House for Sale

By Michael Shindler

High fashion is perplexing to the uninitiated, if not outright ridiculous. The clothing is exorbitantly priced and impractically outlandish, and the popular explanations for these peculiarities—that it is all of the best quality and the best looking—seem only so warranted and intuitively discredited by seasonal leaps from one fad to another. But in the face of such perplexity Ridley Scott’s House of Gucci, which critics have thus far maligned on the very grounds that make it effective, yields clarifying and tragic insights.

Largely, the film is based on the true story of the decline of the Gucci family and the resurrection of the Gucci brand, beginning with the romance of the well-heeled Maurizio Gucci (Adam Driver) and high-heeled Patrizia Reggiani (Lady Gaga). On penalty of estrangement from the former’s father, Rodolfo (Jeremy Irons), the couple marry, and thereafter grow close to the groom’s uncle, Aldo (Al Pacino), and cousin, Paolo (Jared Leto). But the birth of a daughter precipitates a reconciliation with Rodolfo, who—on cue—dies, leaving, albeit contestably, Maurizio his shares in Gucci. Then, in remarkably short order, Patrizia helps him seize corporate control by successively throwing Aldo and Paolo under the bus.

But as Maurizio’s power increases and he comes to identify more fully with the Gucci family and brand, he falls aways from Patrizia, divorcing her in favor of the sort of woman whom his father would have approved. So, aided by a television psychic (Salma Hayek), Patrizia arranges for Maurizio’s assassination. But before the deed is done, the latter is booted from the company as young American designer Tom Ford (Reeve Carney) swoops in to the delight of Gucci’s new owners, making the brand marketable again.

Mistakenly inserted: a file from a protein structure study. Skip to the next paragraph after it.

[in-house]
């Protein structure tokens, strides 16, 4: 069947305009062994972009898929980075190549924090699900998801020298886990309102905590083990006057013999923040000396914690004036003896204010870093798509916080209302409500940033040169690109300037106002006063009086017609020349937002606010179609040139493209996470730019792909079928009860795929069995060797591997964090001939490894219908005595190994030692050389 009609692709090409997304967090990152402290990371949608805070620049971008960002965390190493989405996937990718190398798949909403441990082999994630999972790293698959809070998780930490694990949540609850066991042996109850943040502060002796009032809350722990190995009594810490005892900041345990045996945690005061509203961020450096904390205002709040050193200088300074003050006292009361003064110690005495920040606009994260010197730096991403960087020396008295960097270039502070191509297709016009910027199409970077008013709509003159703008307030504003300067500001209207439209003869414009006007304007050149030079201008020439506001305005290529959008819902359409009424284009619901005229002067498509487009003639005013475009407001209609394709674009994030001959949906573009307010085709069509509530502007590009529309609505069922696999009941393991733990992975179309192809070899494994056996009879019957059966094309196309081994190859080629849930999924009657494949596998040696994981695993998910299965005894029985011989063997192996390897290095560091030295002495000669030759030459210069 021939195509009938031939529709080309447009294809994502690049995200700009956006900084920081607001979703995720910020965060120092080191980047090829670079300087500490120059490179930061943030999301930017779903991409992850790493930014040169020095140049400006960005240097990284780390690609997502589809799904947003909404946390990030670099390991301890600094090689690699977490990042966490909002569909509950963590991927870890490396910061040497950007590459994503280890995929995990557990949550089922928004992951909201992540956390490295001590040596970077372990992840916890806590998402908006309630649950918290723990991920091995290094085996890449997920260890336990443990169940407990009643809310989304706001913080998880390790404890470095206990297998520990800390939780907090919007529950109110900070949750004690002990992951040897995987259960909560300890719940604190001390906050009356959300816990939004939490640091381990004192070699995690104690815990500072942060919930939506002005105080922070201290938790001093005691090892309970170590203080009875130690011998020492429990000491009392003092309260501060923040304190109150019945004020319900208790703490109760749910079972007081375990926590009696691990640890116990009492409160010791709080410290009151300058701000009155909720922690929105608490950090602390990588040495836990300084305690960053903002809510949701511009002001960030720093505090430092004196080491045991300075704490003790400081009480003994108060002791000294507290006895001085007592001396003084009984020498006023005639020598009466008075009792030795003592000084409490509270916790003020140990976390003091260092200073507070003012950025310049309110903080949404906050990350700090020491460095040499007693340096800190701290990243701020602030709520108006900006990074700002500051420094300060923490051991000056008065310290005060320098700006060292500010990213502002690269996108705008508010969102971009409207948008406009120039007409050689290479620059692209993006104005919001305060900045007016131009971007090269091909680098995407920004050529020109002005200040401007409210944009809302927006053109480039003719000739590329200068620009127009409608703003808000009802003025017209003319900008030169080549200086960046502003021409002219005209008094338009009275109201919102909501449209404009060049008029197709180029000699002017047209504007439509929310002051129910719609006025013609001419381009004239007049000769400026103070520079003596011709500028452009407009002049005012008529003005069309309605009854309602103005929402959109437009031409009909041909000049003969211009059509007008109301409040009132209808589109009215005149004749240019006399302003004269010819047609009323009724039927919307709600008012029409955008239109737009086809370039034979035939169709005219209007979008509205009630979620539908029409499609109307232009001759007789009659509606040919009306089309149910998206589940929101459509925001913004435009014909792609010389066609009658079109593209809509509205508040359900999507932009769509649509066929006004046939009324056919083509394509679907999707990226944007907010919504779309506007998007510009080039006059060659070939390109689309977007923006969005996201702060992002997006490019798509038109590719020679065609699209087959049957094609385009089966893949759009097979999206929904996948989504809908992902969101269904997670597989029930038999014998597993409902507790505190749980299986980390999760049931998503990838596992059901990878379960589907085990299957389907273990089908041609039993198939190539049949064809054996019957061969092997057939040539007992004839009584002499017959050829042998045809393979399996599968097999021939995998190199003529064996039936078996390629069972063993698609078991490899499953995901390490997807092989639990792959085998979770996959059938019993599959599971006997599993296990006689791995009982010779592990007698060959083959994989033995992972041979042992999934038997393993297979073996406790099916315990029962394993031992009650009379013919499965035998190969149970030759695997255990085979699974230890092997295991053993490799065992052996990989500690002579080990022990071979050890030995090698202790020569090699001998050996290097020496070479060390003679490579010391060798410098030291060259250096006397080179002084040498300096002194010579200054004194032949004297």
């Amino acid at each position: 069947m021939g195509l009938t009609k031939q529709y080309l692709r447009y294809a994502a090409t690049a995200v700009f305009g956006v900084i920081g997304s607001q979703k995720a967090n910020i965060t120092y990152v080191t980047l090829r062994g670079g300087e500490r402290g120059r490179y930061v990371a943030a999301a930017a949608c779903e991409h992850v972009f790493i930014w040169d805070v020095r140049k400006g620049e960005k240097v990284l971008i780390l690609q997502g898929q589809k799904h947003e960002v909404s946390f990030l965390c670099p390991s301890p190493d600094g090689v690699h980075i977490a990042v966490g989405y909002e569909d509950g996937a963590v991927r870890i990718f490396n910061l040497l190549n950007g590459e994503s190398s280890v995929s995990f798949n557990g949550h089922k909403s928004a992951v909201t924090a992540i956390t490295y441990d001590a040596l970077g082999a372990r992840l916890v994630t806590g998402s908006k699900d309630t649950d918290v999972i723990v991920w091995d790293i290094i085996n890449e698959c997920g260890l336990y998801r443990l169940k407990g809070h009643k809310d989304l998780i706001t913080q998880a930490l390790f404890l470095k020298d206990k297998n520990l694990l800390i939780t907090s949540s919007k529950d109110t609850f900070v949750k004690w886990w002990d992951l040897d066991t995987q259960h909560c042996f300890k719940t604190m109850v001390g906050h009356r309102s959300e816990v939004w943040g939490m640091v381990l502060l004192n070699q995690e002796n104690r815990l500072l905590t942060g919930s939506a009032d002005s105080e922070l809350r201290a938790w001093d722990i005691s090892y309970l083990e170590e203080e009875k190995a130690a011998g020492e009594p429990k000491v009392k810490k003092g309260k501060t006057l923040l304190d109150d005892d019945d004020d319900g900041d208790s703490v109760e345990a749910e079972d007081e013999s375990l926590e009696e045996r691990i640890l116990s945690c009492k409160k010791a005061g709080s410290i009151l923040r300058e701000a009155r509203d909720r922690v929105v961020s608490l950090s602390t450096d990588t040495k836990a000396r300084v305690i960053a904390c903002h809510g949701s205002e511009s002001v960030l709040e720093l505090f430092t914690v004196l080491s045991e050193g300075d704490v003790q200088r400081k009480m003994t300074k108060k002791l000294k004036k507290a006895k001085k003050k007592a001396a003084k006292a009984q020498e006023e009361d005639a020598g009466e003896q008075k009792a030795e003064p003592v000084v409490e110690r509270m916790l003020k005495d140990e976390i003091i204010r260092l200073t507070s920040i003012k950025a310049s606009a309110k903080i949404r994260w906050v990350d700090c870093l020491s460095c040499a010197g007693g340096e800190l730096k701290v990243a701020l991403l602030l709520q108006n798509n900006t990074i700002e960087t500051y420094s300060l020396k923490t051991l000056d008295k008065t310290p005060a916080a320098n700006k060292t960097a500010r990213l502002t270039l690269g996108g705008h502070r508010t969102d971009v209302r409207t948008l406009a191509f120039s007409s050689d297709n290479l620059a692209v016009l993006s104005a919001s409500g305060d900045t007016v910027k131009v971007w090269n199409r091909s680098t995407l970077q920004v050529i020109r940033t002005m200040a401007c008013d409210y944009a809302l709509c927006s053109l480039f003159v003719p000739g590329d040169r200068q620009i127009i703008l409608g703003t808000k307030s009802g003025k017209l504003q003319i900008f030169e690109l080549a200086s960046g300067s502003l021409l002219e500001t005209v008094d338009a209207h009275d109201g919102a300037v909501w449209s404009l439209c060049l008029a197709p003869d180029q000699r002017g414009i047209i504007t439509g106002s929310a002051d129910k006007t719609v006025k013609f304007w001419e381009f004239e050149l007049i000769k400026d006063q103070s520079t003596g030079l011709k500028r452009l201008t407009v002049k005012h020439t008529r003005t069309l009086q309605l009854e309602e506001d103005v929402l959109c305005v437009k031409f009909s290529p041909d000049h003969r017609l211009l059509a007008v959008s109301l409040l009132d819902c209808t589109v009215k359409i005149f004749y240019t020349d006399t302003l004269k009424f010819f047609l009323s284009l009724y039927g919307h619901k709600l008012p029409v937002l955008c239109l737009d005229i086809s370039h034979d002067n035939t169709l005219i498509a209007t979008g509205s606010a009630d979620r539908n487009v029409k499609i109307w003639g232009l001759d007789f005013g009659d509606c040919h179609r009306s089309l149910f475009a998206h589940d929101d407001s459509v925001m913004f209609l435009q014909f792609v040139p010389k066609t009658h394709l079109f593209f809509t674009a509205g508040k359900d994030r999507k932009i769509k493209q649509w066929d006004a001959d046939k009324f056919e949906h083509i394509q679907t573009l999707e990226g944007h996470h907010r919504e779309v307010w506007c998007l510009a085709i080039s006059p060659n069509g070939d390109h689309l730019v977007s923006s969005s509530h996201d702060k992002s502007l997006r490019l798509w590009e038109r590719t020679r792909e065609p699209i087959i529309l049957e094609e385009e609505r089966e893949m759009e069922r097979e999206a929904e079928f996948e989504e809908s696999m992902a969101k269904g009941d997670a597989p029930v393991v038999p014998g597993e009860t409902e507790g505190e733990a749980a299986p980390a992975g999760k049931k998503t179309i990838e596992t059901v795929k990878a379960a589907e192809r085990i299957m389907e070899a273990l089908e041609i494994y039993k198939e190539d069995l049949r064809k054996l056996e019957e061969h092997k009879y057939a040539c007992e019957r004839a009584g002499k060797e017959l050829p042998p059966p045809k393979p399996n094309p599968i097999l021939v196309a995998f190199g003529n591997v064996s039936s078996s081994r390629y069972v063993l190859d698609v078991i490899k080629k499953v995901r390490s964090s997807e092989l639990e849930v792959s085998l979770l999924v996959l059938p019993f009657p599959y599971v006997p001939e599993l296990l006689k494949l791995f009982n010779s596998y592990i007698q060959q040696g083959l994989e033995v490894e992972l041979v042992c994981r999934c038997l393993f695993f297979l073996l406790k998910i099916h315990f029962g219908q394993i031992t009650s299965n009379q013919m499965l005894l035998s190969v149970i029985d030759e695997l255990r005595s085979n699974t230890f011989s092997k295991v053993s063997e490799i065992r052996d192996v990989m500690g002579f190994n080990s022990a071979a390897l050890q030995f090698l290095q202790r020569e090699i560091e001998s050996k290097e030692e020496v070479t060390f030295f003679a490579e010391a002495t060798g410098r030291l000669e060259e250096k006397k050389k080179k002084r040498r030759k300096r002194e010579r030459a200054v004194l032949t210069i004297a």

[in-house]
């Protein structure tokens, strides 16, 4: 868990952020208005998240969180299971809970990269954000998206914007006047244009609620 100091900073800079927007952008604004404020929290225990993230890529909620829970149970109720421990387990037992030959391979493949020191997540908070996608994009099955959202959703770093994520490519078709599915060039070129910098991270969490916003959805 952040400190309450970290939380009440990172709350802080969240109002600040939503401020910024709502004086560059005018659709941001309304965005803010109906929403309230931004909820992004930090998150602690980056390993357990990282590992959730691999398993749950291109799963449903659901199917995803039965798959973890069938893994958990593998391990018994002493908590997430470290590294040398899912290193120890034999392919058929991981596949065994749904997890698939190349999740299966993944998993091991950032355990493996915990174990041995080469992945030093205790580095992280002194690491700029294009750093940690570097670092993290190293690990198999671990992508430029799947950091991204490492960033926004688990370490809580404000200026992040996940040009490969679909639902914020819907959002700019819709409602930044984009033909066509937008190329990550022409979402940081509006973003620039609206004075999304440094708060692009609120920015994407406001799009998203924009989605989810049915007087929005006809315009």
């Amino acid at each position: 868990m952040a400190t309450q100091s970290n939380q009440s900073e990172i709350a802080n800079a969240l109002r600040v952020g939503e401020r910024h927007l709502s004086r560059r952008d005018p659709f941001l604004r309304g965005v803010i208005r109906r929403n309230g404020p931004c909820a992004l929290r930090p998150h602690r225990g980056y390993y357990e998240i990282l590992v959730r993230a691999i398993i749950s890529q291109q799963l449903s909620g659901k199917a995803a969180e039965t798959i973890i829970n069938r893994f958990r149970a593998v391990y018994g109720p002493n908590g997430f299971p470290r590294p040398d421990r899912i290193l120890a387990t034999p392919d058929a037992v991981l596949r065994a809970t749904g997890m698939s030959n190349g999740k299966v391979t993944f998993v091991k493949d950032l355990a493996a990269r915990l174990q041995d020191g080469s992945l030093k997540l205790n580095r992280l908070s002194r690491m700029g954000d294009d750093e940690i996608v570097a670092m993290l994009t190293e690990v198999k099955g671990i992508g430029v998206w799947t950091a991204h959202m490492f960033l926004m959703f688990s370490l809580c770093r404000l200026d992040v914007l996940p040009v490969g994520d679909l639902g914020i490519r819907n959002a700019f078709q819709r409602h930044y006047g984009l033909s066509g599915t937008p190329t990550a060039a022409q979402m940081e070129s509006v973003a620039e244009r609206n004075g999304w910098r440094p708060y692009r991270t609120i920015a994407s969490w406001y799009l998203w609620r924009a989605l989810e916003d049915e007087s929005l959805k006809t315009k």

Almost unanimously, reviewers in the wake of the film’s release pilloried the cast’s high-flown and jarringly incongruous performances. One review in the New Yorker reads, “There are times when ‘House of Gucci’ becomes a kind of actors’ contest, with the stars lining up to salt the ham”; another in the New York Times, “If Irons were any chillier, he would crystallize. If Pacino ran any hotter, he’d burst into flame”; in the Atlantic, “Leto acts like he just walked off the top of a pizza box.” Perhaps a particularly exasperated review at RogerEbert.com sums up such judgements best: “If only the cast could decide what kind of a movie they were all in.”

But this sort of appraisal of the actors’ performances overlooks their relationship to the dramatic substance of the film, which quite definitely is a conflict of high-flown and jarringly incongruous personalities vying to remake Gucci in their own image. That is, Rodolfo would have it be the epitome of taste, Aldo a wearable token of a rich tradition, Paolo the uniform of youth, Patrizia a superlative status symbol, and Maurizio something as elusive and tragic as his own self.

It is no coincidence that high fashion as we know it—a matter of spectacle epitomized in the runway show—emerged …read more

Via:: American Conservative

      

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